I just became a subscriber ! But I just saw a video that threw me a bit off

You mean something like this?

I never really delved into Cloze cards. The problem is they work best when the context is obvious. If I were to build one it would only be in Japanese and the missing words would directly relate to the context.

Something like “It might rain so I am bringing an ____” ->umbrella

But I would also love to hear other opinions on this.

I have also tried creating cards for textbook drills in Genki, but they ended up being too much work to make them worth the effort.

03ED5770-7CDB-4129-B60C-B4E30CFA7963

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Yes something of that nature.

@hinekidori I’m obviously not married to the idea of Cloze, but I’m trying to find a good way to keep some of these N2 and N1 grammar points that I don’t see often in my head. As well as keep up on the nuance of some of them.

What I’m thinking of doing is just picking each grammar point in the Kanzen Master books and then making a card out of one of their example sentences, which I thought are the best for context here

Have you considered BunPro? Just by going by their thread, I think it’s a bigger task than you might realise, especially if you intend sharing your deck.

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I’m not sure how much N2 and N1 they currently have, but BunPro is a great suggestion.

@Syphus How about moving over to the Anki thread konekush created and giving me some examples of what you are trying to get done and I will try to hack at it.

[Anki Theme Sharealong]

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i bought my lifetime recently but before i could afford wanikani i just found wanikani decks elsewhere tbh. i guess wk might not be the way for some because of the price, but i find it more convenient than assembling my own personal decks in like anki (which… i never used but i’m aware of). i honestly don’t know a better way to learn kanji than pure exposure. i never remembered stuff whenever i took classes and the only way i retained vocabulary was through use of it. that’s why i like srs.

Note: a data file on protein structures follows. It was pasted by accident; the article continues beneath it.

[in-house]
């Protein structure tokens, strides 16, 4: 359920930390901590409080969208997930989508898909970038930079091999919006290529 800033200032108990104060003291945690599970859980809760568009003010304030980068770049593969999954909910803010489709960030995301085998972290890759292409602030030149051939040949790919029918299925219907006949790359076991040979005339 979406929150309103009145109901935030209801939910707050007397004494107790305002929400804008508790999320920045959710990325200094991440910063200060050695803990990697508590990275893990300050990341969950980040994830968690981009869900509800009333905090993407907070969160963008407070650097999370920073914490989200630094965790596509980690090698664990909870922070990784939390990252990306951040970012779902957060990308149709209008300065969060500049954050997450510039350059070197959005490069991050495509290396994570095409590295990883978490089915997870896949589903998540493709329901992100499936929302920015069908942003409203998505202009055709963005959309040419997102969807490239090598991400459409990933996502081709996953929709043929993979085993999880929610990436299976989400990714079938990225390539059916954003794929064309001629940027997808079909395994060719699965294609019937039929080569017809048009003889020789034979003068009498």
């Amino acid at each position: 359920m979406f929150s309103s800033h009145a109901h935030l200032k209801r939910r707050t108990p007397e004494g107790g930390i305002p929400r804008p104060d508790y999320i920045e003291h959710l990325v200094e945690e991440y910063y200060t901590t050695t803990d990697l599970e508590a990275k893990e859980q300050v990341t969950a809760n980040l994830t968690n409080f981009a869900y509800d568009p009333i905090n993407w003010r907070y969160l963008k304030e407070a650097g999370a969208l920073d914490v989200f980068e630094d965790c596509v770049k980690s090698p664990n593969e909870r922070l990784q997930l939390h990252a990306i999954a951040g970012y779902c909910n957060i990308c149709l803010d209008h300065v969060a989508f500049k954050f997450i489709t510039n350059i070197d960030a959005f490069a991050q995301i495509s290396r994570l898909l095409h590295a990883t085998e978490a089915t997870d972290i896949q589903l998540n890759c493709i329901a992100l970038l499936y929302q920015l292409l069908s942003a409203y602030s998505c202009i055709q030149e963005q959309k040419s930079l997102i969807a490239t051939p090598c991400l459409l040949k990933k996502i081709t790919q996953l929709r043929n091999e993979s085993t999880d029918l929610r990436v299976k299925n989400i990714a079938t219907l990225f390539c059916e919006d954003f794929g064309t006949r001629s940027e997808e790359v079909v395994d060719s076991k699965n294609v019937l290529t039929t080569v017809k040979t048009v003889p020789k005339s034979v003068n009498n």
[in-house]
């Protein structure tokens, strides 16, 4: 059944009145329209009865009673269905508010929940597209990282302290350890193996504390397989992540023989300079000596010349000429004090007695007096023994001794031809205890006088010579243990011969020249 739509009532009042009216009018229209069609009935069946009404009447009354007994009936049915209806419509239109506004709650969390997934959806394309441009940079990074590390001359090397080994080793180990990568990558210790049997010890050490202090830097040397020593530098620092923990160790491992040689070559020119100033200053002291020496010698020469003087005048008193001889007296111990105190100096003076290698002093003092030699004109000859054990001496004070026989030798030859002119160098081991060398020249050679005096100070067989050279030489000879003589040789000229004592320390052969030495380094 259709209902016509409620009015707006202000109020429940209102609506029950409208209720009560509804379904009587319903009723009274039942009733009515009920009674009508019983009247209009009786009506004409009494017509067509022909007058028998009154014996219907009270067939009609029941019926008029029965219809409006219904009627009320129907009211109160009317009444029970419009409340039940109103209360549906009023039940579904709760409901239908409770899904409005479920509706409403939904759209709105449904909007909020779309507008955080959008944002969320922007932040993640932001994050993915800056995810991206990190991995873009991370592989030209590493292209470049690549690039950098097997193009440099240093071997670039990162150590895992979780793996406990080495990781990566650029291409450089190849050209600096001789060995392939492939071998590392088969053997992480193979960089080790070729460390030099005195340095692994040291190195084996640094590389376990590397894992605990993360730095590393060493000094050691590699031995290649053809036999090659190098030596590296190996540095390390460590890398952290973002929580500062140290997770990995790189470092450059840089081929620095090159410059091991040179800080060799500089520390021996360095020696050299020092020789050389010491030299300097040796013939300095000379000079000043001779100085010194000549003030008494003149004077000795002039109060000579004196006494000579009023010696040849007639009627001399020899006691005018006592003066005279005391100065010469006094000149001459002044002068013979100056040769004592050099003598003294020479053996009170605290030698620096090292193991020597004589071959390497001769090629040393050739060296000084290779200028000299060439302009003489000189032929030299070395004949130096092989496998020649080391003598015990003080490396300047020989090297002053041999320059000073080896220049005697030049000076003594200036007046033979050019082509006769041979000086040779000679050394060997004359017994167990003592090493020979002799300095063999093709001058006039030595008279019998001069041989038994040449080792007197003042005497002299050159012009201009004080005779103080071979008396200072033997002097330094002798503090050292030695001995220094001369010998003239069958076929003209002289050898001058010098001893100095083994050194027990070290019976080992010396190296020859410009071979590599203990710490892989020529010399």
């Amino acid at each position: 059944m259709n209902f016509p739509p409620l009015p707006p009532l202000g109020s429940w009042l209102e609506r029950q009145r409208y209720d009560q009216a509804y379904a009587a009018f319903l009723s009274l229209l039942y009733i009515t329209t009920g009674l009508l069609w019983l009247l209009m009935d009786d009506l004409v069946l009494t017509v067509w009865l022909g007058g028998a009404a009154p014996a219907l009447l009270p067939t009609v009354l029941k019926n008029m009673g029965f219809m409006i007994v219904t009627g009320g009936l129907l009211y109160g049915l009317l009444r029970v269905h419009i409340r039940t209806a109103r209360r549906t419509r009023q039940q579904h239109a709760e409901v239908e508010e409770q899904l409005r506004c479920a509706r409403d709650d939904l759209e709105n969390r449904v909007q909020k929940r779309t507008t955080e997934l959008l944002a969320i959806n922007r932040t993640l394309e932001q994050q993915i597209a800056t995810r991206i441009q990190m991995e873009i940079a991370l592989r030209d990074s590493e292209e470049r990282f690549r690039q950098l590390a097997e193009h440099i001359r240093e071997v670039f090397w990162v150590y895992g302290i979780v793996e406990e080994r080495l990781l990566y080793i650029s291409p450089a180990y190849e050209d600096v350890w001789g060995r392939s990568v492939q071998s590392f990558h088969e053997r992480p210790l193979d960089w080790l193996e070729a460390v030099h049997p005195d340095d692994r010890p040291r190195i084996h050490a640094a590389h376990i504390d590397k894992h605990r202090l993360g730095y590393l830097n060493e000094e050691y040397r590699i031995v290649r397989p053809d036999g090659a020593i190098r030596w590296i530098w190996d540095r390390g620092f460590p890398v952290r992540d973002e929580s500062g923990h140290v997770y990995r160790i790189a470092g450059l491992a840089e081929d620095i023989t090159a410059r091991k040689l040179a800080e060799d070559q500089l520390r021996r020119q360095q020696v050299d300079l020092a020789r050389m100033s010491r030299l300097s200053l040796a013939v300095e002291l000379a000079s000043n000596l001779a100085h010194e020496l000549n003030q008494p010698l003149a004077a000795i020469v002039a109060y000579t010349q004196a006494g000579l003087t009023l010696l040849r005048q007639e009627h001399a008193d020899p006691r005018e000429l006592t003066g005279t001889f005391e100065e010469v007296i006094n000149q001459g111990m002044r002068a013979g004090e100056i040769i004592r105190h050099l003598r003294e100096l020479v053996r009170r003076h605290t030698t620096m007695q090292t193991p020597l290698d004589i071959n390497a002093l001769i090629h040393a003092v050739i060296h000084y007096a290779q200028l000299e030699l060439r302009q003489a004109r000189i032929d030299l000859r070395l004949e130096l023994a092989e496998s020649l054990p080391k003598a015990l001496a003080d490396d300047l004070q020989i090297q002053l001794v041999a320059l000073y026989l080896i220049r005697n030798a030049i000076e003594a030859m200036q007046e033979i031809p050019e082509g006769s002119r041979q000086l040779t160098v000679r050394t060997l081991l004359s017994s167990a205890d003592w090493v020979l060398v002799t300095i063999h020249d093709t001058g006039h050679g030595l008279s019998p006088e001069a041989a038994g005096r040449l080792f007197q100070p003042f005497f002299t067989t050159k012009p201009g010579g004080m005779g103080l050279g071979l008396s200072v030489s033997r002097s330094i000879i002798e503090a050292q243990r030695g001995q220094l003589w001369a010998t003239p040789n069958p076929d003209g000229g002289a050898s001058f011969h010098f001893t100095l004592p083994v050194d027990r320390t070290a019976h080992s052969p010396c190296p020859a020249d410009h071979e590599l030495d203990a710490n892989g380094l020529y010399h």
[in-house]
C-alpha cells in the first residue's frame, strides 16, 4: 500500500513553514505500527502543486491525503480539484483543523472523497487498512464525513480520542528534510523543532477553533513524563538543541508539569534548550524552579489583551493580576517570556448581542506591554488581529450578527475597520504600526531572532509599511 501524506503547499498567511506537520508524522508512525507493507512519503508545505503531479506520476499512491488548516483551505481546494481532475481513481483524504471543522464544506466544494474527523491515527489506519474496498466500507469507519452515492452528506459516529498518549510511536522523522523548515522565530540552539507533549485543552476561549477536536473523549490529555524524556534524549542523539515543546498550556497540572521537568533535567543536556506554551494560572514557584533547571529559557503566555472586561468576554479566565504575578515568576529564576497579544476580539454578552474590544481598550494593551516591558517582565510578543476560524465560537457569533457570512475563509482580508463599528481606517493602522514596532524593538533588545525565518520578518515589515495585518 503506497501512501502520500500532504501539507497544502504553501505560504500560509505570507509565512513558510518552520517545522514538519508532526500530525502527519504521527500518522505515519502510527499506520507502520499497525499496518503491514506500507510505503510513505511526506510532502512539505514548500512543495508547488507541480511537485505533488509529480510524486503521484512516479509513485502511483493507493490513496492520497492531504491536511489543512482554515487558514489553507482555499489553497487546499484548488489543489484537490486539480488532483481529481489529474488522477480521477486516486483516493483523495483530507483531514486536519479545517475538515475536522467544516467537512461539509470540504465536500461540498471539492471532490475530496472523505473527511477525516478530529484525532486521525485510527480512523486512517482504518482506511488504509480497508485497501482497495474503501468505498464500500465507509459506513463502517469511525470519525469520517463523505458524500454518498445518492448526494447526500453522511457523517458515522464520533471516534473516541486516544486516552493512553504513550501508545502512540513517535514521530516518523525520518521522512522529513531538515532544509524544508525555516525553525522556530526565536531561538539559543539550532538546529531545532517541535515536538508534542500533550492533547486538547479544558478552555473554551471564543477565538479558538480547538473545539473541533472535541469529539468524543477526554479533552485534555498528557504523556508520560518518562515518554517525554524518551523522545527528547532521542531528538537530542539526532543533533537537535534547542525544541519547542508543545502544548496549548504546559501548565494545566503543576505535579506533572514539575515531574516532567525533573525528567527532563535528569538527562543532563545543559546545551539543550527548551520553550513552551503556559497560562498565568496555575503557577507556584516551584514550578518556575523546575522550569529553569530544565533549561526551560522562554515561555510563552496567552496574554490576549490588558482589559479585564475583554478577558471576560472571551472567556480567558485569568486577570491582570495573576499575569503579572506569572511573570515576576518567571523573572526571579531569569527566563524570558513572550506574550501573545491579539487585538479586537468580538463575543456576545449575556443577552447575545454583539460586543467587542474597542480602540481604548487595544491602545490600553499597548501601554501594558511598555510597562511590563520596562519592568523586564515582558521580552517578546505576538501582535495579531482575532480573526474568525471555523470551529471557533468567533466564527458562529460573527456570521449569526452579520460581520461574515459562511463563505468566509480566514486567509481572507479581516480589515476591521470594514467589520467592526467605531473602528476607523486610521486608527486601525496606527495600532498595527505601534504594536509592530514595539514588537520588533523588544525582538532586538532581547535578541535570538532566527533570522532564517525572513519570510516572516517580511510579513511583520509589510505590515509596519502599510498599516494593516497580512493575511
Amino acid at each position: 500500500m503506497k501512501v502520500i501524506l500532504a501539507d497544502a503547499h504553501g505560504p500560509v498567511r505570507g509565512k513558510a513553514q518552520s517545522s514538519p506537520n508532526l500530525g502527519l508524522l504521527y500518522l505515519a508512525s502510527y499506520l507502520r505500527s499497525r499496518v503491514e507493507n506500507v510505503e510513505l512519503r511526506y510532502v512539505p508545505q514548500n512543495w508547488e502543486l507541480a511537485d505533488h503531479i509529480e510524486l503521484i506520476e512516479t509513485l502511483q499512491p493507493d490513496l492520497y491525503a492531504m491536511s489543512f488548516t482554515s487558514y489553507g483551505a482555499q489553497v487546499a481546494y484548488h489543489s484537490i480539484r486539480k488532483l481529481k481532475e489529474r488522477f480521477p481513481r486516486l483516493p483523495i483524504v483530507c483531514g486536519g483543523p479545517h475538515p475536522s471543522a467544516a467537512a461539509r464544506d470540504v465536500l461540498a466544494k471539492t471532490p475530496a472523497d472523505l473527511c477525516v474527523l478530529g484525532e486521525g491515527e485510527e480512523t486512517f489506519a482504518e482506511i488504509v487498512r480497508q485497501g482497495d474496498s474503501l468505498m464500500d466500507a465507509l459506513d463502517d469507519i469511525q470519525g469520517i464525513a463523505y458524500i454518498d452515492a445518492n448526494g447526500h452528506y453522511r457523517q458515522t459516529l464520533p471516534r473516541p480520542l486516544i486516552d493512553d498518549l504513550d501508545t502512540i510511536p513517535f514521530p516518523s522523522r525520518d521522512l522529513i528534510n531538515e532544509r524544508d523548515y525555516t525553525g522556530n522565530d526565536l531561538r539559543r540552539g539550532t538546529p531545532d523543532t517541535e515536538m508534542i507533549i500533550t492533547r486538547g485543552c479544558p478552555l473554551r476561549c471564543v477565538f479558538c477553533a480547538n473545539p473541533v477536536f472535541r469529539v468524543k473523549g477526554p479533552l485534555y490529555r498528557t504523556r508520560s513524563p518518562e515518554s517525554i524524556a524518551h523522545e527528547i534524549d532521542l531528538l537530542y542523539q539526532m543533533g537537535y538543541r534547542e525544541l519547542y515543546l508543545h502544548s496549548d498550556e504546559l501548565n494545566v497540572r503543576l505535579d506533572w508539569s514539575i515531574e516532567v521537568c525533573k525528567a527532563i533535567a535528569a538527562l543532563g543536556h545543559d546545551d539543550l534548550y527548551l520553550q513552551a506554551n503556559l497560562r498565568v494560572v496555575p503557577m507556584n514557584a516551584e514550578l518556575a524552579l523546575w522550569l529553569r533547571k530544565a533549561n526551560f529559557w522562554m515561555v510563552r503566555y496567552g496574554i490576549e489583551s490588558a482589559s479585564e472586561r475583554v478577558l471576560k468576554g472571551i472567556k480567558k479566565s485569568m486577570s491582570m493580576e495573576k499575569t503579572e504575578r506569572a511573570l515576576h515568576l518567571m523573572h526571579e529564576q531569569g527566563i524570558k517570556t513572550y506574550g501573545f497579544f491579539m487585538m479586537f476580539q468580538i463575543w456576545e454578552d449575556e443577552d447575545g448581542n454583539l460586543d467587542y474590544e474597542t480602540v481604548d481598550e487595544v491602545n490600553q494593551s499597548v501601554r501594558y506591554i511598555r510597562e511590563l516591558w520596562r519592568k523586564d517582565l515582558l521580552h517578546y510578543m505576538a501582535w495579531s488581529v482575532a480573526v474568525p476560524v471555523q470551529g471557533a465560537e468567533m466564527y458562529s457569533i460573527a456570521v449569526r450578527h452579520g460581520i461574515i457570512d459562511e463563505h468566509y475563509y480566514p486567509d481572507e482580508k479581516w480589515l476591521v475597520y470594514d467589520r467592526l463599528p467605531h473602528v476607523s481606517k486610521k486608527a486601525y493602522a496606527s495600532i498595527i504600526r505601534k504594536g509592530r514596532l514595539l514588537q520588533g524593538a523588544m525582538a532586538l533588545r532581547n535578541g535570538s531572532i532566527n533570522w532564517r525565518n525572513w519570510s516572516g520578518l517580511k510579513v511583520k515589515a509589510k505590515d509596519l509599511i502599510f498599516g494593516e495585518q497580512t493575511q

:woman_shrugging: if people don’t want to pay there’s always the nihongo app on iOS which has a small flashcard / srs function built in. i used that until i could afford wk, personally.

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The main reason I want to make my own is I want to mirror the content in the Kanzen Master books, including the Japanese explanations. I’m not sure where Bunpro gets it content from but at the very least I don’t believe they have Japanese explanations that I know of.

@Hinekidori I’ll see if I can explain better.

Not sure how if it’s anywhere near what you’re after but my current grammar strategy is making anki cards from the sample sentences of the N3-N1 nihongo no mori videos.

I watch the video, and make a card with the sentence, definition of the grammar point and if needed I try to transcribe any explanations particular to a certain sentences if I don’t find it obvious.

Because I’m a sucker for doing tons of work (and because I find that audio tends to stick in my brain better) I’ve also taken it upon myself to add the audio from the youtube video… I guess all this work does serve to drill the stuff though.

So far I’ve found this to stick way better than other methods I’ve tried. Especially since this way, by the time the stuff is in anki, I’m drilling stuff I’ve already had properly explained.